In The Politics of Autism, I look at the discredited notion that vaccines cause autism. Twitter, Facebook, and other social media platforms have helped spread this dangerous myth. Measles can kill.
Nicole Baldwin, a pediatrician working in suburban Cincinnati, posted a TIkTok video encouraging vaccination on Twitter Saturday evening [Jan 11].
It took less than 24 hours for the video to go viral on both TikTok, a video sharing app, and Twitter – and just another 48 hours before Baldwin was facing backlash from hundreds of thousands of people associated with the anti-vaccine movement.
The video shows Baldwin dancing to "Cupid Shuffle" and pointing to diseases that vaccines prevent. It ends with her pointing to the words "Vaccines don't cause autism."
Commenters across Baldwin’s social media platforms insulted her, referred to vaccines as “poison” and suggested Baldwin was being paid to promote vaccination. One commenter wrote, “Dead doctors don’t lie.” People then flocked to her Yelp and Google Review pages, leaving one-star reviews in an attempt to sabotage Baldwin’s ratings.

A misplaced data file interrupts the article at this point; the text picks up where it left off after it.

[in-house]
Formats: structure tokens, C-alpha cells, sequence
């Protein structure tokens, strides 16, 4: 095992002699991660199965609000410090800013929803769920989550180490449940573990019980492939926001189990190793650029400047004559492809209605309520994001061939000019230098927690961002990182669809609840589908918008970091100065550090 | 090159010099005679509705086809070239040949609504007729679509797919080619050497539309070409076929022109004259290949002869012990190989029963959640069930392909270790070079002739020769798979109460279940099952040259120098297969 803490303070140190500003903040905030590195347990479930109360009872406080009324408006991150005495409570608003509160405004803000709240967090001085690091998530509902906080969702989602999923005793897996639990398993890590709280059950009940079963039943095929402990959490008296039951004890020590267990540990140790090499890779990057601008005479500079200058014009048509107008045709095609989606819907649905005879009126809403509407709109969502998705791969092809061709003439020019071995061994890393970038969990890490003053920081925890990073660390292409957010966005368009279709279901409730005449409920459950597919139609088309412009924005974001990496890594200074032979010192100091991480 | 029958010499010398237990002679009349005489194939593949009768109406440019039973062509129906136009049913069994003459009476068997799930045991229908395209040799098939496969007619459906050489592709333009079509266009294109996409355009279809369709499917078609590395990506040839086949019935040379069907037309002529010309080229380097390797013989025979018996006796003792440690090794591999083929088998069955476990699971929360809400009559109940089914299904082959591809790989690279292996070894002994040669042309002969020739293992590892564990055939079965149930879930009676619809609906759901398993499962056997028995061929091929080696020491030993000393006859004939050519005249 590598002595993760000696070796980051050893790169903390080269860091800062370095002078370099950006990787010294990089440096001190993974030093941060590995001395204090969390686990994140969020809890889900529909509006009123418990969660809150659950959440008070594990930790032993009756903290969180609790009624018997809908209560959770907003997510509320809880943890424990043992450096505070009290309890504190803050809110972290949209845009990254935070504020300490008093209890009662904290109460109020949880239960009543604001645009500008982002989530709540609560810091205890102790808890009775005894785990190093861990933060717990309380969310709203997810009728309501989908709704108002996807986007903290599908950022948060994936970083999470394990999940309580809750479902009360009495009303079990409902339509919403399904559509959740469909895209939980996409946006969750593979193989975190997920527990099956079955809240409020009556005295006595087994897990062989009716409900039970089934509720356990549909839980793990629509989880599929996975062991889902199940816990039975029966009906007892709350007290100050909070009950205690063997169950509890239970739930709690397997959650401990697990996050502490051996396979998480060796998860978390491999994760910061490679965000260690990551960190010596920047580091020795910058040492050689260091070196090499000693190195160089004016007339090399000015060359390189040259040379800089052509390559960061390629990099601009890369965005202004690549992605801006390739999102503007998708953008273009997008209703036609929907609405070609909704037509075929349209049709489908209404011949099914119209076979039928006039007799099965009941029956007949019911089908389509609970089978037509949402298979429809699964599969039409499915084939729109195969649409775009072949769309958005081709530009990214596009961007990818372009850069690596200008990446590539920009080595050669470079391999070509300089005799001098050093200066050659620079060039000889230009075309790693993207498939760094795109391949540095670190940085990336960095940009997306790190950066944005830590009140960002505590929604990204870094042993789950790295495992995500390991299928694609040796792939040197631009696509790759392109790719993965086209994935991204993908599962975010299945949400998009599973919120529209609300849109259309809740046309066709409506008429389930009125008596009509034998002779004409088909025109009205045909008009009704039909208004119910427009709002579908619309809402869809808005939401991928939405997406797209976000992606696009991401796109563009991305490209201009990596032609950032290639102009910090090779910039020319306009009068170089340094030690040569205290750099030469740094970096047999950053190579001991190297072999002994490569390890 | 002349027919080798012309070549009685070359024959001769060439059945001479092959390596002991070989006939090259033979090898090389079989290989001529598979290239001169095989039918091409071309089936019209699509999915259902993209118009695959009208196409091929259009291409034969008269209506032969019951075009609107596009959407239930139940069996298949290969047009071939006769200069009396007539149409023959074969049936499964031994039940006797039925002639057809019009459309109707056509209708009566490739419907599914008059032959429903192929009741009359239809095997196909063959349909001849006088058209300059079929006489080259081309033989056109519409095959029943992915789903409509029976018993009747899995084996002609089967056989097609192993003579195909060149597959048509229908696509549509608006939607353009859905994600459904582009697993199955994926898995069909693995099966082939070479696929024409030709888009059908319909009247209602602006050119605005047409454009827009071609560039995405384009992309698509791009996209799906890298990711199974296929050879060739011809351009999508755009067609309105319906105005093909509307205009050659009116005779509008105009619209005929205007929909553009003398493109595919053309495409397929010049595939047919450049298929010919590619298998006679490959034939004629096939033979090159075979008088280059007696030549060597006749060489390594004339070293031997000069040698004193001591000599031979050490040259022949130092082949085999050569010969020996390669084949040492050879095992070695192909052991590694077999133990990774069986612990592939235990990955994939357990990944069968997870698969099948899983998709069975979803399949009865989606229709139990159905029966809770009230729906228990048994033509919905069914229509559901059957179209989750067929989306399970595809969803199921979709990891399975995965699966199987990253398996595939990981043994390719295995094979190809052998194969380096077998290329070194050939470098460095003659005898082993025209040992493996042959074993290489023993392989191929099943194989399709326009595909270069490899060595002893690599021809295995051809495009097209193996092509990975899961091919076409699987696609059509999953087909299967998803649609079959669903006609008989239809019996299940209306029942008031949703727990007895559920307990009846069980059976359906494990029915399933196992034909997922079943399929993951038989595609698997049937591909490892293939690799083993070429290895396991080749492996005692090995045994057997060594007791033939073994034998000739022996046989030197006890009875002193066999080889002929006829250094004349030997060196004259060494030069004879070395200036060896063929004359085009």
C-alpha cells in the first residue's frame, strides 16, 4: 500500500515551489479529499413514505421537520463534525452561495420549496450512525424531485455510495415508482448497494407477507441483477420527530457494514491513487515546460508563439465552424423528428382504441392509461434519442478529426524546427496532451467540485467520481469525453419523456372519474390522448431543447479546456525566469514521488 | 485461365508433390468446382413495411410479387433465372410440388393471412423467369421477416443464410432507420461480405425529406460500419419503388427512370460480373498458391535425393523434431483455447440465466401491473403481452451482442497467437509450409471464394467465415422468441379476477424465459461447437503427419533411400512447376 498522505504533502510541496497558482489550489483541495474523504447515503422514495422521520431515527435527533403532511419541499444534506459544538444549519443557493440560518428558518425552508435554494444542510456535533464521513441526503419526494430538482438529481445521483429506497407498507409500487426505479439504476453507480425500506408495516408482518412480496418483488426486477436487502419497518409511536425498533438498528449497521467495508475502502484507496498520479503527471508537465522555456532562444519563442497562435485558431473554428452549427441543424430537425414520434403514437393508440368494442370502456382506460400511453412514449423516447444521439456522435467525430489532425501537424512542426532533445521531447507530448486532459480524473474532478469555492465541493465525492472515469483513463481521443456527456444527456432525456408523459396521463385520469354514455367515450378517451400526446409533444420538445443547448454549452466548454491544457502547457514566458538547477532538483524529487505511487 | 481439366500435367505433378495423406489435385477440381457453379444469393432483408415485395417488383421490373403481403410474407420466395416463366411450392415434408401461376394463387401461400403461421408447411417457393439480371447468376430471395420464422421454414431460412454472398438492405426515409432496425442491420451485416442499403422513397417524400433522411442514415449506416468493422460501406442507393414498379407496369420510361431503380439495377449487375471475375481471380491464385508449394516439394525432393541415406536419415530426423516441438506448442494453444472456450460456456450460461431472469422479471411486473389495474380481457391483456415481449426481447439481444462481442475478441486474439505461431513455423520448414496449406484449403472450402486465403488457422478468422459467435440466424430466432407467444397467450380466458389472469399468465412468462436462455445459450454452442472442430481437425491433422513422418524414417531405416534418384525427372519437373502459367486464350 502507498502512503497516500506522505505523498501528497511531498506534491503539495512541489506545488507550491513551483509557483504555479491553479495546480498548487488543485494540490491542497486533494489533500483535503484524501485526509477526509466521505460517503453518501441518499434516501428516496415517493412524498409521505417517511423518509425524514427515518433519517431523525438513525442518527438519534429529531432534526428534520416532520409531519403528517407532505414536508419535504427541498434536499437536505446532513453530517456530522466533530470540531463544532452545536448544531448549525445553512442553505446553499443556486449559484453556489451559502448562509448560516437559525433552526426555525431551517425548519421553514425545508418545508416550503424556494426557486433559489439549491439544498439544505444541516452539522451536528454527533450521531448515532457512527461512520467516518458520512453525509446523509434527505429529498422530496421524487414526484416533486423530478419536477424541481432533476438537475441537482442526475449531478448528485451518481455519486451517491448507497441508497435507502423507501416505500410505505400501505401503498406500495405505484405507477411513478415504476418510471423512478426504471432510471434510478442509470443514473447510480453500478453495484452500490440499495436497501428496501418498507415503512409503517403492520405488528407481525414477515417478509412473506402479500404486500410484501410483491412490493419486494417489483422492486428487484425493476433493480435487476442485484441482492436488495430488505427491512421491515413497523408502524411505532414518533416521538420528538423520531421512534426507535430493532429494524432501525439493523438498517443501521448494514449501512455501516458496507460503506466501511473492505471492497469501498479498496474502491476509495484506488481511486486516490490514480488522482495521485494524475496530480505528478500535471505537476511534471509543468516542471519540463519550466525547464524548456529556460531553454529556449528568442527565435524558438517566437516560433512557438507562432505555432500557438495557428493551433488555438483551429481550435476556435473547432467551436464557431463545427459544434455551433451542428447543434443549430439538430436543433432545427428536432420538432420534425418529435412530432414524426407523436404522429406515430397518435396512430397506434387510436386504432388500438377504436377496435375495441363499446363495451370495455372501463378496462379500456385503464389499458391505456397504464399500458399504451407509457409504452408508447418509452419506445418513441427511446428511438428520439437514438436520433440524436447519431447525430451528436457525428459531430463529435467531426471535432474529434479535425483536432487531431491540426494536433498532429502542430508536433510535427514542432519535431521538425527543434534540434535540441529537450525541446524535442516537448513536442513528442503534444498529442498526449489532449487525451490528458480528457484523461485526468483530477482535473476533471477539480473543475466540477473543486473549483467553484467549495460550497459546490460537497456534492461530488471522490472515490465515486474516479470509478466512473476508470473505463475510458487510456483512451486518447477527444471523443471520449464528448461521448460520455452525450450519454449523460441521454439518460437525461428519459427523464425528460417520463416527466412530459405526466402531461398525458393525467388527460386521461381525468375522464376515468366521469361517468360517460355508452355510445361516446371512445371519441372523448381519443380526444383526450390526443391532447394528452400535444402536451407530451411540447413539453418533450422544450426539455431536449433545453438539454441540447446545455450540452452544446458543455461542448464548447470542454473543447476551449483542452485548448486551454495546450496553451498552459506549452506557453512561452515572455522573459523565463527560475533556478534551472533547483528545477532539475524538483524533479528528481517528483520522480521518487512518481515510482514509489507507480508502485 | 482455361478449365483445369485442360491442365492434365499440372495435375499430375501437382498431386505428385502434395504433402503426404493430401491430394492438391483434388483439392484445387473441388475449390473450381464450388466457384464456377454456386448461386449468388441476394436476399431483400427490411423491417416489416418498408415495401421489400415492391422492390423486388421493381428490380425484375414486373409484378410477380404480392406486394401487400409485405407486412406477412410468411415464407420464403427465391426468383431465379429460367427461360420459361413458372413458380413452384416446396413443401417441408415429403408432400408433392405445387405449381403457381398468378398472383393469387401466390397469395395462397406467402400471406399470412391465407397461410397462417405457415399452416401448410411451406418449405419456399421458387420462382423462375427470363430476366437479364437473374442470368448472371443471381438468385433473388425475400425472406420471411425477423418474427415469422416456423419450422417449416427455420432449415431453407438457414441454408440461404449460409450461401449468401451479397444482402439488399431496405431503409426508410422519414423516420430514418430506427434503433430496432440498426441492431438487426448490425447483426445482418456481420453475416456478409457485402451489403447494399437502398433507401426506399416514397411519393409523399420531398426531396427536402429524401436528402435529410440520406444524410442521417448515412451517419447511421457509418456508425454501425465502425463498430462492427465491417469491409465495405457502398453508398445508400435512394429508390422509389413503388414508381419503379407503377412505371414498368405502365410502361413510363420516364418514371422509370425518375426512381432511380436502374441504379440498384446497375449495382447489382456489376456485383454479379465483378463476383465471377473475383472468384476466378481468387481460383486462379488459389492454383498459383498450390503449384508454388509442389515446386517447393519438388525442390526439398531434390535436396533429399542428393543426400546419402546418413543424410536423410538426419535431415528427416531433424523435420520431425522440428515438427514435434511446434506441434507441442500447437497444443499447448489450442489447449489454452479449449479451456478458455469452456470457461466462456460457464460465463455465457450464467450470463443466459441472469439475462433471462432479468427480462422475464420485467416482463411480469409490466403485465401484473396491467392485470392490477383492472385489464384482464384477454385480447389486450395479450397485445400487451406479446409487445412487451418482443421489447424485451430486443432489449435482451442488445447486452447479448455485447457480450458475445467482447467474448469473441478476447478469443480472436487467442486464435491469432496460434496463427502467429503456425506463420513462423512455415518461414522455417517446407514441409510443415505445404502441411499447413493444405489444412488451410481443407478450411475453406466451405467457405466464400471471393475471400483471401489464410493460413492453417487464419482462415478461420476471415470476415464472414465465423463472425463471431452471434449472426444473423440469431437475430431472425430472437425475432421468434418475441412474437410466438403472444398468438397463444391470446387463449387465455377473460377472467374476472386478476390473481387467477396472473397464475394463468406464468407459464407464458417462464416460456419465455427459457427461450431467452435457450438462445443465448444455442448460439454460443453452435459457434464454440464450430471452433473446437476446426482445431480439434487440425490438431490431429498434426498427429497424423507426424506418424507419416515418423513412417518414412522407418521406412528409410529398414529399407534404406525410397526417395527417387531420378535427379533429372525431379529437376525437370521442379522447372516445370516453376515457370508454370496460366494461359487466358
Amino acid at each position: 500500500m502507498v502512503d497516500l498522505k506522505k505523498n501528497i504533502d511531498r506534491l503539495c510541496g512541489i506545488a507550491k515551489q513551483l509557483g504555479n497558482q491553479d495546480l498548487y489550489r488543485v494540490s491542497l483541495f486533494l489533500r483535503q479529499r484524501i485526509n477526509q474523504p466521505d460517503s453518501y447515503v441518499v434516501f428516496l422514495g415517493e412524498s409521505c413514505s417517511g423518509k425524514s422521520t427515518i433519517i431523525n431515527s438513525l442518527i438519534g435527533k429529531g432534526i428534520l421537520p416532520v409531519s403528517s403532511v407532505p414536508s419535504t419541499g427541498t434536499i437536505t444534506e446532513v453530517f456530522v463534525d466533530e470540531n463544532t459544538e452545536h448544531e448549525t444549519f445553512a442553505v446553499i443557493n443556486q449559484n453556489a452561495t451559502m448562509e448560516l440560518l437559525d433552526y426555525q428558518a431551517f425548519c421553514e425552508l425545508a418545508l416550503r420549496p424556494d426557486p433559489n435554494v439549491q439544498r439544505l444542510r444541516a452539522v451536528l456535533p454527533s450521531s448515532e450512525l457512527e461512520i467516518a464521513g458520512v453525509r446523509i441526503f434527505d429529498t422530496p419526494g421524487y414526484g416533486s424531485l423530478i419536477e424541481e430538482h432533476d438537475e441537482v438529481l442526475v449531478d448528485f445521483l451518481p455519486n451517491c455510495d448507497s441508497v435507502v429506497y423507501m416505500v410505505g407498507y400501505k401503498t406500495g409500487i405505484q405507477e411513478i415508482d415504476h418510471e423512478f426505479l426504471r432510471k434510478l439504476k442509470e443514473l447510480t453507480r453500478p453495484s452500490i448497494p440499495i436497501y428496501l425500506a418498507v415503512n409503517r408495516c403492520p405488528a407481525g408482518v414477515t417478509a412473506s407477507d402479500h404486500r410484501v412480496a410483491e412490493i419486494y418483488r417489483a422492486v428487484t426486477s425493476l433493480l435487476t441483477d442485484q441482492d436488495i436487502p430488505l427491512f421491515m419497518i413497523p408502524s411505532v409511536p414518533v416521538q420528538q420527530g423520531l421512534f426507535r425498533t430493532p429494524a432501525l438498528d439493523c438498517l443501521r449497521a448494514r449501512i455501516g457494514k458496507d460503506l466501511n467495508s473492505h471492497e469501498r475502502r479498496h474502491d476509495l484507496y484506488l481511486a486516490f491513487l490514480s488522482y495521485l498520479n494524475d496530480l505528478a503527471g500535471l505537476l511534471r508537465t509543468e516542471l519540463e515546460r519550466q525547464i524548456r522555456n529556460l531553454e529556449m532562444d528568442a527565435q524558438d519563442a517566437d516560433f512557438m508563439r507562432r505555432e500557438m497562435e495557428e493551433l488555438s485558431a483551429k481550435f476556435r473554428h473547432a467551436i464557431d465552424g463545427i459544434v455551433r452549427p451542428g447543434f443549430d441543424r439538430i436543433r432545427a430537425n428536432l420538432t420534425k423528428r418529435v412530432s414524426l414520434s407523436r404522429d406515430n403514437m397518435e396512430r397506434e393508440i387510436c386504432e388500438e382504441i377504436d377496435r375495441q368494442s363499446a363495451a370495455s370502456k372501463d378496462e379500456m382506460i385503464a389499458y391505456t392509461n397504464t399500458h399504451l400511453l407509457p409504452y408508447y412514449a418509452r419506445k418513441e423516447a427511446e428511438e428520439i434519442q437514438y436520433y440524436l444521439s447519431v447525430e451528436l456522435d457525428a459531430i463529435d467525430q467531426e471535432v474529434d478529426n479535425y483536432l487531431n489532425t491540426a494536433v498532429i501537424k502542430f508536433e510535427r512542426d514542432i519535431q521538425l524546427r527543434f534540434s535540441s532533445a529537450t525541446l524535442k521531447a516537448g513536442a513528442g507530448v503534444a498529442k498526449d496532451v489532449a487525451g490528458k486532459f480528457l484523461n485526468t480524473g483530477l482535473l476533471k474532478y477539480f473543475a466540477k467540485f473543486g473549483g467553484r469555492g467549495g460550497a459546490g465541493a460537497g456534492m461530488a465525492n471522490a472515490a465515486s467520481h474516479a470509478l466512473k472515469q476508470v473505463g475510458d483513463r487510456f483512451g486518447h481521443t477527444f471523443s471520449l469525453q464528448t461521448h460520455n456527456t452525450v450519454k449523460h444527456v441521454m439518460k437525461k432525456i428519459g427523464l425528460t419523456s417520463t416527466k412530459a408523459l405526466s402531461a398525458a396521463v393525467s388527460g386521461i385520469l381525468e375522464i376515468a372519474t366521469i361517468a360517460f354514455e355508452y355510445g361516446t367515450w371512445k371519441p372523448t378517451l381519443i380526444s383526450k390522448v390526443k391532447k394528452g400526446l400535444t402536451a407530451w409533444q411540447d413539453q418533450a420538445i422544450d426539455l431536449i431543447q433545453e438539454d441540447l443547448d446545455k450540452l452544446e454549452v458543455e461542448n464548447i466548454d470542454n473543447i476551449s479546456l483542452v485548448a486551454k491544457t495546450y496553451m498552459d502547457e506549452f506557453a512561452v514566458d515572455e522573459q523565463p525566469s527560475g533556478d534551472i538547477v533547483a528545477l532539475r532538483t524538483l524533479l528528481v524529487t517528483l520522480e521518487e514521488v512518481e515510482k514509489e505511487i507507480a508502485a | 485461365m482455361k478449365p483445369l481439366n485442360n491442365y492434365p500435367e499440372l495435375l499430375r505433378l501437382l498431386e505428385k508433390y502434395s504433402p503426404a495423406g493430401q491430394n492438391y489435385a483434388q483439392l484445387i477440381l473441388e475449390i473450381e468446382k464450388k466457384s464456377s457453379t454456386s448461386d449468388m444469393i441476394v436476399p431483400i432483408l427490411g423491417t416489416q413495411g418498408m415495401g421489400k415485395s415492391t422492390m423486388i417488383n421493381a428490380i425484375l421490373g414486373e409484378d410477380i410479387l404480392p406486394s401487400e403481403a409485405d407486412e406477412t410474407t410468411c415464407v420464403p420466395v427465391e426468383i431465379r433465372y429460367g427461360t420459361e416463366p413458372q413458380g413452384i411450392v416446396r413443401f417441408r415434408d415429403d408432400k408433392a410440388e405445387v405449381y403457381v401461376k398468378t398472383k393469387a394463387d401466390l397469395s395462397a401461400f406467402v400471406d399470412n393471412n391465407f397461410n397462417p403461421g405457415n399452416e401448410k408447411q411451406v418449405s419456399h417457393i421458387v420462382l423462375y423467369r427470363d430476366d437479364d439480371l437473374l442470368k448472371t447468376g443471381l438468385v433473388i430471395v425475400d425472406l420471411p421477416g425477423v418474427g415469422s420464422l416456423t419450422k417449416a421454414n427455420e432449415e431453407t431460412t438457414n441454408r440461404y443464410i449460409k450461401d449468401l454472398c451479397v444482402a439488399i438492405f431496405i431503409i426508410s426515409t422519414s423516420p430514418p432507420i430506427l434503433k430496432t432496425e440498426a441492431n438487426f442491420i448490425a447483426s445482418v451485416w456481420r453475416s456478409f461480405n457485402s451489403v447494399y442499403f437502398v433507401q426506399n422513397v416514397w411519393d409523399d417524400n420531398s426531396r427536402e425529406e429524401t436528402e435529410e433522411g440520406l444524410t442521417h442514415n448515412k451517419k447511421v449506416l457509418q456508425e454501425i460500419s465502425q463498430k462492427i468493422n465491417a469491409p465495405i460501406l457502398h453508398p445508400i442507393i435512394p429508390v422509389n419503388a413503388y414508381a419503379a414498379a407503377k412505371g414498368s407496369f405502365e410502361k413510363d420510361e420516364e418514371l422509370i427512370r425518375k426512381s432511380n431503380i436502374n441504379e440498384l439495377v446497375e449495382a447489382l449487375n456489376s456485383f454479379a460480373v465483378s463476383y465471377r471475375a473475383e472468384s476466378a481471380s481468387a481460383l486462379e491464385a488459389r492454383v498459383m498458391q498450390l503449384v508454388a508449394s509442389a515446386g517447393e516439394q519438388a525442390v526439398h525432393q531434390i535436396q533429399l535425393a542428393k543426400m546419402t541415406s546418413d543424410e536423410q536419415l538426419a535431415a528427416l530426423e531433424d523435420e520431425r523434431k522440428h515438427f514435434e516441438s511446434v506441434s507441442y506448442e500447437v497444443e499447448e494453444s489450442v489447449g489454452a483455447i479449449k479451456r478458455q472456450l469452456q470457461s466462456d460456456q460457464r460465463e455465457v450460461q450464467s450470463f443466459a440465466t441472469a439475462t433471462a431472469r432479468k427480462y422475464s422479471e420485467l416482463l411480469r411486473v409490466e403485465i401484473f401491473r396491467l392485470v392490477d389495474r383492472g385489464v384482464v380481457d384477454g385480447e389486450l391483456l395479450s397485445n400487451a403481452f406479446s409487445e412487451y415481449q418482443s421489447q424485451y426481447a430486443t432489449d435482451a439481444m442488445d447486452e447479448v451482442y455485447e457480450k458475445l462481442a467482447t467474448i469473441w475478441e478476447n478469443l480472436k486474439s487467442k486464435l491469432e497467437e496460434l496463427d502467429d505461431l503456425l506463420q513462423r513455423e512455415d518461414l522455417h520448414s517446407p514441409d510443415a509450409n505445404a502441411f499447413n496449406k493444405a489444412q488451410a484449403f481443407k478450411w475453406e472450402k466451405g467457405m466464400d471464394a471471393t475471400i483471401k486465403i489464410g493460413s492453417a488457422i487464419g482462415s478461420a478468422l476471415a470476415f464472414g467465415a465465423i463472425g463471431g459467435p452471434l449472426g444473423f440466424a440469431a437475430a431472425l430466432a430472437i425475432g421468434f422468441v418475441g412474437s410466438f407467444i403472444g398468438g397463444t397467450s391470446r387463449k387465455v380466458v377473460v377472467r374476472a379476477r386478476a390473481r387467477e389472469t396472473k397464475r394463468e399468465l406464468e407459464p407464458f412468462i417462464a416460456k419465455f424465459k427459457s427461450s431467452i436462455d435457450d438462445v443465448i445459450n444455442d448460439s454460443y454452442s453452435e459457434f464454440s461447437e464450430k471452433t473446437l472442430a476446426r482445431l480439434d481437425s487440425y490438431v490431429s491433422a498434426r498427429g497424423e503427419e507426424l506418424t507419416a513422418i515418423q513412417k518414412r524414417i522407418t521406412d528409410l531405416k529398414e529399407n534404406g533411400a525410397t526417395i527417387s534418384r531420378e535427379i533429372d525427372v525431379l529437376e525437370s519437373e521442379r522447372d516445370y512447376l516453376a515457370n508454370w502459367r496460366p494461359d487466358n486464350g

By Tuesday, people started calling Baldwin’s practice and harassing the staff. When a woman called on Wednesday threatening to “shut the practice down,” the office had to call the police. Deerfield Township police, where Baldwin has a satellite office, said they're investigating.
Baldwin reached out to Todd Wolynn, a colleague she had met a couple of months earlier at an event in Columbus and CEO of a pediatric practice in Pittsburgh. Wolynn had dealt with his own intense online backlash from the anti-vaccine movement two years prior and started the organization Shots Heard Round the World as a result.